Andrea DiMaio

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Andrea Di Maio
Managing VP
15 years at Gartner
28 years IT industry

Andrea Di Maio is a managing vice president for public sector in Gartner Research, covering government and education. His personal research focus is on digital government strategies strategies, Web 2.0, open government, cloud computing, the business value of IT, smart cities, and the impact of technology on the future of government Read Full Bio

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Do CIOs Really Get Social Media?

by Andrea Di Maio  |  September 28, 2010  |  5 Comments

Last Friday I attended the Gartner EXP Forum in Venice, where a group of Italian CIOs met for a couple of days to discuss trends, issues and priorities with Gartner analysts.

I had the pleasure to run the opening session, which was a panel with three executives: the CIO from a consumer-facing enterprise in the entertainment industry, the CIO of a large city and the CEO of a public-private technology industry incubator.

The topic was “Social Media: All Boundaries Blur” and, after a short introduction,  I aimed at a discussion on how the porous boundaries between internal and external use of social media, and the difficulty of doing any strategic planning in this area are challenging CIOs in their efforts of aligning technology to business value.

Each panelist offered a different perspective. From the creation of consumer communities for the private sector CIO, through the struggle in increasing technology uptake inside the organization for the city CIO, to the use of multiple social media to engage various industry and research stakeholders in several crowdsourcing exercises for the CEO.

When I started to explore the core topic of the panel, i.e. the moving boundaries between personal and professional use, and the changing nature of “information”, their replies became slightly more evasive and less direct. I had the feeling that panelists either did not feel too comfortable with the subject or had not fully elaborated the subject.

My last question was about how they see the “I” of CIO evolve toward including non-corporate information residing in social networks used by citizens and employees on a personal basis.

It goes without saying that there was no straight answer, although they all agreed that CIOs cannot ignore this and need to take a proactive approach rather than hide their heads in the sand, becoming either an innovation or a marketing agent. However nobody clearly said how the spelling of “information management” would change with social media adoption inside and outside the enterprise. Everybody agrees about the value of this external information, but when it comes to taking responsibility of helping the business extract value, CIOs seem to fingerpoint in a different direction, be it communication, marketing, or customer service.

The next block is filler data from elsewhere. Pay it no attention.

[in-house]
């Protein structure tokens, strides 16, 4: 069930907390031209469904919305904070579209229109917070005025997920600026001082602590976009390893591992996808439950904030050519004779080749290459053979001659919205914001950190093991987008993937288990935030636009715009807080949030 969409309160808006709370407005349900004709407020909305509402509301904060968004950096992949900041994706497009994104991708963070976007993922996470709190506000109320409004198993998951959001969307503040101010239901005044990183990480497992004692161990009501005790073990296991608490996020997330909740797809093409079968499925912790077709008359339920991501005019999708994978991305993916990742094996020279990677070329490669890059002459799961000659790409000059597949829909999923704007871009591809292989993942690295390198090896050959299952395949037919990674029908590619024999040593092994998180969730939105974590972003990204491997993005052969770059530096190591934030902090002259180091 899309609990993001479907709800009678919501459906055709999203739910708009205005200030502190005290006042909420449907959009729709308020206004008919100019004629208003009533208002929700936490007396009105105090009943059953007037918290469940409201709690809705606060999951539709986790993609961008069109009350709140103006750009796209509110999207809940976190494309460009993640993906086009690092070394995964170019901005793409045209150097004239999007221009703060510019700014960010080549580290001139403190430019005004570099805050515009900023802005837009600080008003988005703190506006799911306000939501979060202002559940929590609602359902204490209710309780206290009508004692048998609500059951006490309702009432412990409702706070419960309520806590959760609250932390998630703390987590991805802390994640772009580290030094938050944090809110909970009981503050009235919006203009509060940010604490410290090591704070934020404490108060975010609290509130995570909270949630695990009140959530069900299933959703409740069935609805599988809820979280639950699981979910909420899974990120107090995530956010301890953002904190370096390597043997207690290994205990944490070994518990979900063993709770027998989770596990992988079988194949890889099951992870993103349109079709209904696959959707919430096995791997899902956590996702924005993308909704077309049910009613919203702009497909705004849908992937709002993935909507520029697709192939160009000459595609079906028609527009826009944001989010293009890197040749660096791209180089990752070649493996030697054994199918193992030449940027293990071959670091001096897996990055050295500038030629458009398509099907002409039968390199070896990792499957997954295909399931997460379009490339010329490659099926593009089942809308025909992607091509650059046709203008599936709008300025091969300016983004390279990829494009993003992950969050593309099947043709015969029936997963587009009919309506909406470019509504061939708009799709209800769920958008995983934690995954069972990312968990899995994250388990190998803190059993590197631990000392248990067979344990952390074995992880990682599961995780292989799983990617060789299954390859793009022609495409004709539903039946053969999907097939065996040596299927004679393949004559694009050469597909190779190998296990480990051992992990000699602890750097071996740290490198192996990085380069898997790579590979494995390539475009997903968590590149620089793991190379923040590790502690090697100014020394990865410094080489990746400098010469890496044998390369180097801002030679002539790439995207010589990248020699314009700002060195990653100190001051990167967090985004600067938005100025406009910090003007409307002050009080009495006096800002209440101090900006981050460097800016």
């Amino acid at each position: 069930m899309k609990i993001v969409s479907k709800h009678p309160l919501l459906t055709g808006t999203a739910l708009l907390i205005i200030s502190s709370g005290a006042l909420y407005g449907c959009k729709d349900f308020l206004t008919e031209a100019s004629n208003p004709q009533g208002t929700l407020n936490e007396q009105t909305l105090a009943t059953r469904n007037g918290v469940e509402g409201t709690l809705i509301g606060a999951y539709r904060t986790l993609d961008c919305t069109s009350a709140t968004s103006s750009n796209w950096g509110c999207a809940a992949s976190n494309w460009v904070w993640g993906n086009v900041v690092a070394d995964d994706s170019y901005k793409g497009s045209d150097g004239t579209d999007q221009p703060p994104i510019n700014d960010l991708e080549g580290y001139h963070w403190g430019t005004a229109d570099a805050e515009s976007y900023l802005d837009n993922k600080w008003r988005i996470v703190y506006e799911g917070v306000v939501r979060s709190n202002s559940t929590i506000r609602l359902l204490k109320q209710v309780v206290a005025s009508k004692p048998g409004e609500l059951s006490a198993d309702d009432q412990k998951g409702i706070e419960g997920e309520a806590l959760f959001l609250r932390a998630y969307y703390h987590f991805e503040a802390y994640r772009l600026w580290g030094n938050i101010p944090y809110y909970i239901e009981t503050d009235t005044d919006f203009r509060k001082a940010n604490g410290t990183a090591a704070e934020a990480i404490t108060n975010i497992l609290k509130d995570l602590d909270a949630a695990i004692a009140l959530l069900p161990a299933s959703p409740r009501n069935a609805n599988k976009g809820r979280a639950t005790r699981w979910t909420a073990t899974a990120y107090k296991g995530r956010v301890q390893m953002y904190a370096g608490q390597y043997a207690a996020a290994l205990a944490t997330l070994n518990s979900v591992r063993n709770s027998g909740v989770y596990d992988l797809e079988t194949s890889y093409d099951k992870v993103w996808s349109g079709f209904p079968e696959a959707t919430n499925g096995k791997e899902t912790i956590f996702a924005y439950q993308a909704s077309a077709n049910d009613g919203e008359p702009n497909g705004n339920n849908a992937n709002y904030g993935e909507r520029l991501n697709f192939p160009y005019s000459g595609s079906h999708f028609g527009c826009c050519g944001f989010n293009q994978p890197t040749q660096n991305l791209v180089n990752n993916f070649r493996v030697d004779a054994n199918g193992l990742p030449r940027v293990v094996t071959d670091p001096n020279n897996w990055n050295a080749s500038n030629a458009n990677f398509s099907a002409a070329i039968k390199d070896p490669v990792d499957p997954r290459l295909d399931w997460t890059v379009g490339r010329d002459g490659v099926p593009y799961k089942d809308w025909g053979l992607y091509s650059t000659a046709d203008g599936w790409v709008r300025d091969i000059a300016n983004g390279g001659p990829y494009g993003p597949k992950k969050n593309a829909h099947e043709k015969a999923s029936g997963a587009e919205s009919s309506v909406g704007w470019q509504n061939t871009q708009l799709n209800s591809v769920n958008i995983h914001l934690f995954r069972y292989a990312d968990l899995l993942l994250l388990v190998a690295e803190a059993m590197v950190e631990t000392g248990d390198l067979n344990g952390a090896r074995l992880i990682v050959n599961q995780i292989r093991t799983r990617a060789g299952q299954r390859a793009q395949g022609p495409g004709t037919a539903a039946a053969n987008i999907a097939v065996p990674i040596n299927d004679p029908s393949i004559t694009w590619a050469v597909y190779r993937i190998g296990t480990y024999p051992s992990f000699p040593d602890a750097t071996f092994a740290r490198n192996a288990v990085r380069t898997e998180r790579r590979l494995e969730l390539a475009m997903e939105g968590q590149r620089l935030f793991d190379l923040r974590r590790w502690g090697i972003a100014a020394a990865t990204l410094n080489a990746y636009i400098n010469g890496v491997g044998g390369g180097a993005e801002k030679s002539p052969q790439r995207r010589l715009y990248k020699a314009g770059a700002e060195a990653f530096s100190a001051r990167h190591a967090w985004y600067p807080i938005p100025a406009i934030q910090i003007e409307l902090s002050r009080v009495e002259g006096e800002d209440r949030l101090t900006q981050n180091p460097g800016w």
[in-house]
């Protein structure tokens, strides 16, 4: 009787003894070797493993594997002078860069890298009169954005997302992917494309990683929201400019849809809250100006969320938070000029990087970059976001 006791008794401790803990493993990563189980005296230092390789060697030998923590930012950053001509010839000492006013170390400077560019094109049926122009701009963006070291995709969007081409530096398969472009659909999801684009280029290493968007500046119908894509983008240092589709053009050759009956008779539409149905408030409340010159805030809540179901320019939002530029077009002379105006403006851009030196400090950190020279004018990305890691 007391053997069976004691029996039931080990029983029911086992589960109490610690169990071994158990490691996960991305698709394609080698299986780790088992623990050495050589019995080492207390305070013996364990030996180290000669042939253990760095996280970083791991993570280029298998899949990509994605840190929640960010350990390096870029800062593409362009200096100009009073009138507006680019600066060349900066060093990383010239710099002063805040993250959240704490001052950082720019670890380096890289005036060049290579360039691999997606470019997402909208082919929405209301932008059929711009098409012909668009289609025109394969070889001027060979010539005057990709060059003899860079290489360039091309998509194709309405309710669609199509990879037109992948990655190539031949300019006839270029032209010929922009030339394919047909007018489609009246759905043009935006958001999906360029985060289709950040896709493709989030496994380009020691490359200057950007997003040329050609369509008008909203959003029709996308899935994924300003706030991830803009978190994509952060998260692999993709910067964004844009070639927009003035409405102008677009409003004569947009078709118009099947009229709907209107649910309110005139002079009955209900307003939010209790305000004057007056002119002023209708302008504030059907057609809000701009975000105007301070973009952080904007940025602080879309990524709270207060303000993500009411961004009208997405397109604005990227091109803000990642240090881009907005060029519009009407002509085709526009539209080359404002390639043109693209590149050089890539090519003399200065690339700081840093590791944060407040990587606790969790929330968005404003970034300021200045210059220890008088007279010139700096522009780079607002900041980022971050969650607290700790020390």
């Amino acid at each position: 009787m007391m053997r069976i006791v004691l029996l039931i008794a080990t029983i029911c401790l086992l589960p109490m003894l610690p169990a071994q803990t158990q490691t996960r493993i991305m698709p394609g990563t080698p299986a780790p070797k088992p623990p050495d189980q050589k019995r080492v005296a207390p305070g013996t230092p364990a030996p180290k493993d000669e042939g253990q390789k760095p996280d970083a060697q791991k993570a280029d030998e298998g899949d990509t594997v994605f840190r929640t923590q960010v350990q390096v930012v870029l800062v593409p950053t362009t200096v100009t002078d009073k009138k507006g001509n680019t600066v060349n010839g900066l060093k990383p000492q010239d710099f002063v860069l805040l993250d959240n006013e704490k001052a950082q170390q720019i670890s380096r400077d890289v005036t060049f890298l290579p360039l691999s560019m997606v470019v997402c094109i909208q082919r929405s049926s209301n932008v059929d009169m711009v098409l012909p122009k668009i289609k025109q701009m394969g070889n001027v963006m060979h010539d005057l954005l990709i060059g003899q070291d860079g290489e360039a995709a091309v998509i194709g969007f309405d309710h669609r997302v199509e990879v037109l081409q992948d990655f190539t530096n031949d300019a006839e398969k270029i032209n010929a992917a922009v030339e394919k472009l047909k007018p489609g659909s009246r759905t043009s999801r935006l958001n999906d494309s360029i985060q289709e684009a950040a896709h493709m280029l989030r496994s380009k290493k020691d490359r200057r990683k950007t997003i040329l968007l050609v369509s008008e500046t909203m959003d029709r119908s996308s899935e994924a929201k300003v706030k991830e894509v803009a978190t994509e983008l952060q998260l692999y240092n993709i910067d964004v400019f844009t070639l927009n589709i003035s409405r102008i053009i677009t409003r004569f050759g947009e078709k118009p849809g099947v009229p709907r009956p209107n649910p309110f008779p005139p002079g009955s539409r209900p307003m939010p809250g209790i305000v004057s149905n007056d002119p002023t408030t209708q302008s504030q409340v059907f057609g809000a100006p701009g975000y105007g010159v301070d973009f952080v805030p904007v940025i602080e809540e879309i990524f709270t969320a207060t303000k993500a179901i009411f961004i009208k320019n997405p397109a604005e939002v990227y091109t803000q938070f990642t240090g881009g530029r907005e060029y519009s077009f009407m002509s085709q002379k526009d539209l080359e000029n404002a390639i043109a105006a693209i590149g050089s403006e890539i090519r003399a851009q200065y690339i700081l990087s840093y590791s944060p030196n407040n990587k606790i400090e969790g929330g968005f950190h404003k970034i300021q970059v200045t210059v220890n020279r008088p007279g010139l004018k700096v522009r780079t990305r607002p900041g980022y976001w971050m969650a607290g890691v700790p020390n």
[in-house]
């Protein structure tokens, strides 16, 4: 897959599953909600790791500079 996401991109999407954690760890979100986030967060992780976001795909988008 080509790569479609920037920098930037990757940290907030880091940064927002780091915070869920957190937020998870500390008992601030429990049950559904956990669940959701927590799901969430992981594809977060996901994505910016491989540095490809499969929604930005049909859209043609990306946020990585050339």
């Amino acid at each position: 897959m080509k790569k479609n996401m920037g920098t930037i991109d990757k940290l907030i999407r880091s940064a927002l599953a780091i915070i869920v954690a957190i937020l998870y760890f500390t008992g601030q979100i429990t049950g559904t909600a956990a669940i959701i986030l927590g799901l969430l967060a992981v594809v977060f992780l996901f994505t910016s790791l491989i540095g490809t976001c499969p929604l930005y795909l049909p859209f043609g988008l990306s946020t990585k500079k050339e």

There is still limited understanding that this becomes a key issue for the new workplace in any industry, be it public or private. I do not think CIOs have the option of taking a back seat on this. They need to move from articulating and preventing the risks of personal lives creeping into professional lives, to helping their enterprises uncover the benefits.

5 Comments »

Category: social networks in government     Tags: ,

5 responses so far ↓

  • 1 Phil Dean   September 28, 2010 at 9:53 am

    Andrea – I agree with your overall view that CIOs have yet to fully grasp the implications of social media as an integral element of the IT services they offer. I see a full spectrum of CIO responses ranging from a determination to deliver to their business the full value of social media right through to ignoring it on the basis that it’s purely a consumer phenomenon. In between these extremes are CIOs who focus on security concerns, others who aim to restrict social media to intra-enterprise solutions, and yet more who are “monitoring the situation”.

    However even for the CIOs who are leaders in this field there is a fundamental dilemma. On the one hand they are being asked to deliver consistent predictable services across their organisations and beyond which imply tight governance and usage mandates. On the other hand the freedom offered to the casual user by social media and the ability to move between platforms demands a more liberal approach. The challenge is to reconcile the tension between these conflicting demands. This is a problem to which most CIOs have yet to find an answer.

    Phil

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